Copyright © Reed Business Information, a division of Reed Elsevier Inc. All rights reserved.

From Booklist

*Starred Review* Gr. 7-10. On a wagon train headed to California, Colton is left to care for his family after his father accidentally shoots him and then runs off in horror. His mixed race family (Pa was white; Ma is black) is harassed, ignored, and finally abandoned by their fellow travelers, but Colton still manages to lead his mother and siblings to the eastern side of the Sierra Nevadas before Ma's illness stops them. Ma entrusts Colton with her sister's freedom papers and begs him to deliver them to Sacramento, their ultimate destination. To meet her request, Colton joins the Pony Express--a job that brings further hardship and danger as Colton braves the coming winter to carry the mail on its final leg into California. Set in 1860, with the pending Civil War as its backdrop, Wilson's novelsubtly exposes the dangers of being mixed race in a volatile society. Wilson masterfully creates a multidimensional character in Colton, who possesses both youthful impetuousness and the wisdom of a man who has seen too much sadness for his young years. Societal barriers, played out larger than life in Colton's heart and mind, are the ultimate strength of this story. Readers will absorb greater lessons as they become engrossed in the excitement, beauty, and terror of Colton's journey to California and manhood. Frances Bradburn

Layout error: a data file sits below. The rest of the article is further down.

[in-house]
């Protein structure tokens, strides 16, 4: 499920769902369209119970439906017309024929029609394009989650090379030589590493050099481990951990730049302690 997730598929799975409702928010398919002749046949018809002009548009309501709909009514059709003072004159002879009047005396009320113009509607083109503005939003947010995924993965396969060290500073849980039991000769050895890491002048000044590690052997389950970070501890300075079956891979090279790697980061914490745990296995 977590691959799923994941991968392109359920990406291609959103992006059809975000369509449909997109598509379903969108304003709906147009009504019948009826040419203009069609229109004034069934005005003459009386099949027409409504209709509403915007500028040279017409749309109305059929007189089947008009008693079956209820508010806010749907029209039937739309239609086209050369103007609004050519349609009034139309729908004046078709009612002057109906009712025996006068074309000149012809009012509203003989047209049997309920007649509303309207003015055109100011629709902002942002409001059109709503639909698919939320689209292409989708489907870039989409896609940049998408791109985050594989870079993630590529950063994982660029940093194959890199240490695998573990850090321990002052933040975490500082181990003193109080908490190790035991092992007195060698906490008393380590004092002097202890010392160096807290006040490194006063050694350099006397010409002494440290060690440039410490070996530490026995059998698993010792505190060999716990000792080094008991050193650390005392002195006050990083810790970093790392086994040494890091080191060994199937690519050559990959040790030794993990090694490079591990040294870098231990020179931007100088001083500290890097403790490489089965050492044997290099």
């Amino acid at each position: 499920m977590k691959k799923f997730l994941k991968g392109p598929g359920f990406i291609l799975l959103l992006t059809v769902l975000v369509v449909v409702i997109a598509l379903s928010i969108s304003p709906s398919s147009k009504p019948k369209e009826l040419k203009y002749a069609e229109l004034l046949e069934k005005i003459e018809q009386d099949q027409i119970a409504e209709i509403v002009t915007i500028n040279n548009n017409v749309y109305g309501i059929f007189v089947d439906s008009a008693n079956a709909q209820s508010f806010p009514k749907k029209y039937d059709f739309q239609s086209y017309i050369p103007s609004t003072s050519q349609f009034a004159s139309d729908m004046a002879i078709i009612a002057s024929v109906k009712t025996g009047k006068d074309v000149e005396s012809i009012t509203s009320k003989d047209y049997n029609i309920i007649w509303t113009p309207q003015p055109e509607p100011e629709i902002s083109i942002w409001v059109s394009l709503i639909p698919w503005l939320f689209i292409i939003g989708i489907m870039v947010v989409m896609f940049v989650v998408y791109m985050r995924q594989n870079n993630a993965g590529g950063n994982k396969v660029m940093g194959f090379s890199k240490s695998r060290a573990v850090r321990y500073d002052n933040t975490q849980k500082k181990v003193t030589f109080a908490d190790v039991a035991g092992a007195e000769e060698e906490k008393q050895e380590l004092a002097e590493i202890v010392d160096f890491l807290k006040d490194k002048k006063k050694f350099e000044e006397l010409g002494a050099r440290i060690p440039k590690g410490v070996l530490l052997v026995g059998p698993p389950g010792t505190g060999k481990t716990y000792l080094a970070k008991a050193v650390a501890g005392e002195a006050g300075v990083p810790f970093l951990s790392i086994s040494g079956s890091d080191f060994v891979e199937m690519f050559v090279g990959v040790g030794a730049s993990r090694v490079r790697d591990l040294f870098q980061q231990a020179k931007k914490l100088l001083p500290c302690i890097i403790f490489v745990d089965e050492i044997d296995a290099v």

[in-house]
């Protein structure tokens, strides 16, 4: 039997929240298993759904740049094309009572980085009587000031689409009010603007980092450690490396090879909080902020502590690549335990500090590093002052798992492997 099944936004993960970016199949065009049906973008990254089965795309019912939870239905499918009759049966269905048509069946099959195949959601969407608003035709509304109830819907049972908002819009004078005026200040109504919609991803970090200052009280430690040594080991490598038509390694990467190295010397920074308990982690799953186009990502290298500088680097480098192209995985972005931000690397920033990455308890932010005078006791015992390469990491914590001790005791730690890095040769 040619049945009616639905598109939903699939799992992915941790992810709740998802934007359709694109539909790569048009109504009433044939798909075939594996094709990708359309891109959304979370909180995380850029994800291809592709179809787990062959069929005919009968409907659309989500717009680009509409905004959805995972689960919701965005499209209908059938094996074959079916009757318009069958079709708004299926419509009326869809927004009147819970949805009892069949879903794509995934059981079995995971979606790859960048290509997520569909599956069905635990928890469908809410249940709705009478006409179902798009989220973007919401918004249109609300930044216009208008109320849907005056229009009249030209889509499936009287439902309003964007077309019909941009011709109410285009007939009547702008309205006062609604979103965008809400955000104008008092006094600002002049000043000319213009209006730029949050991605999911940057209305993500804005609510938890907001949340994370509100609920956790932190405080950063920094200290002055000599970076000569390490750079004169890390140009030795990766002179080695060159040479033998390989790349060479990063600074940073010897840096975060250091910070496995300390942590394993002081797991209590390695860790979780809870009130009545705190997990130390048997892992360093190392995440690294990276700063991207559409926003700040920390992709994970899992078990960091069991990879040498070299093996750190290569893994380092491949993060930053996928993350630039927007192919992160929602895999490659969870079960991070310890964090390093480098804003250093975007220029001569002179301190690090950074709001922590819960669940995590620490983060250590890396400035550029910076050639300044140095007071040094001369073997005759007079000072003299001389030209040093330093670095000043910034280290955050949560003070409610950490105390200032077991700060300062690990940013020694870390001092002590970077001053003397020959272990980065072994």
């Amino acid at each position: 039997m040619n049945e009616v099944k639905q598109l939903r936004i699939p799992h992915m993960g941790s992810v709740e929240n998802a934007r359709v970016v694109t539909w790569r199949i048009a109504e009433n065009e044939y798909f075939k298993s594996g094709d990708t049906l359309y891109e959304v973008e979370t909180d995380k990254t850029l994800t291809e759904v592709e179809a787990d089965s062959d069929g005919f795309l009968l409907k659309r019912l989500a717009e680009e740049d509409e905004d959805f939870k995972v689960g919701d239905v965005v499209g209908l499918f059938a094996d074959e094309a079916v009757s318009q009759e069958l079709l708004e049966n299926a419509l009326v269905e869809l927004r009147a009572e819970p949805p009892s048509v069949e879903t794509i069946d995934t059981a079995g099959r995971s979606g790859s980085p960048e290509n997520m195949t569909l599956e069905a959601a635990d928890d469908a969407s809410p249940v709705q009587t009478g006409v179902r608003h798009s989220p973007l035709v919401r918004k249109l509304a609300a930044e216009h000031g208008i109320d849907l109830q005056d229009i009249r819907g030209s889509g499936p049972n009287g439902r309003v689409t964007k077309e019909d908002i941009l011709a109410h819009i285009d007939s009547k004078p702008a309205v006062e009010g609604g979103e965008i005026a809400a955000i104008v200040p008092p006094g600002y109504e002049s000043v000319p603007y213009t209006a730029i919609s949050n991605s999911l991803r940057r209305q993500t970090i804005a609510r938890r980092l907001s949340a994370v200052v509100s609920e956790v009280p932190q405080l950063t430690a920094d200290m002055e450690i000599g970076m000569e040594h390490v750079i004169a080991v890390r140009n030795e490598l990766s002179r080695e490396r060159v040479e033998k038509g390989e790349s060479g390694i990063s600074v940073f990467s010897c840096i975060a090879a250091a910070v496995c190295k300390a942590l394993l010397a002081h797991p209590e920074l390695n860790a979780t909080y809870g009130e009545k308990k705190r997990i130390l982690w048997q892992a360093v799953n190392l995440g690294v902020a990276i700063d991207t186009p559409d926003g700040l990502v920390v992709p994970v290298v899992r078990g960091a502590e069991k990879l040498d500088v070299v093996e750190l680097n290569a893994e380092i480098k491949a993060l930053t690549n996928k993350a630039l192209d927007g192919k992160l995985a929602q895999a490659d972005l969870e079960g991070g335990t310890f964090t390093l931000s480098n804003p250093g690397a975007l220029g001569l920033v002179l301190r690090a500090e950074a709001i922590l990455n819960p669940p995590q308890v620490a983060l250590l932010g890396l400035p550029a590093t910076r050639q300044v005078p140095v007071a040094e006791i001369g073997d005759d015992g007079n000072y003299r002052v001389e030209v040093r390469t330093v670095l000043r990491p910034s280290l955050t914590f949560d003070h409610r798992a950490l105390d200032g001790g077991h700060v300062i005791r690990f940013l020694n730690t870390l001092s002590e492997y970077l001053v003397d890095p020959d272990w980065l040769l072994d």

Copyright © American Library Association. All rights reserved

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Product Details

  • Age Range: 10 and up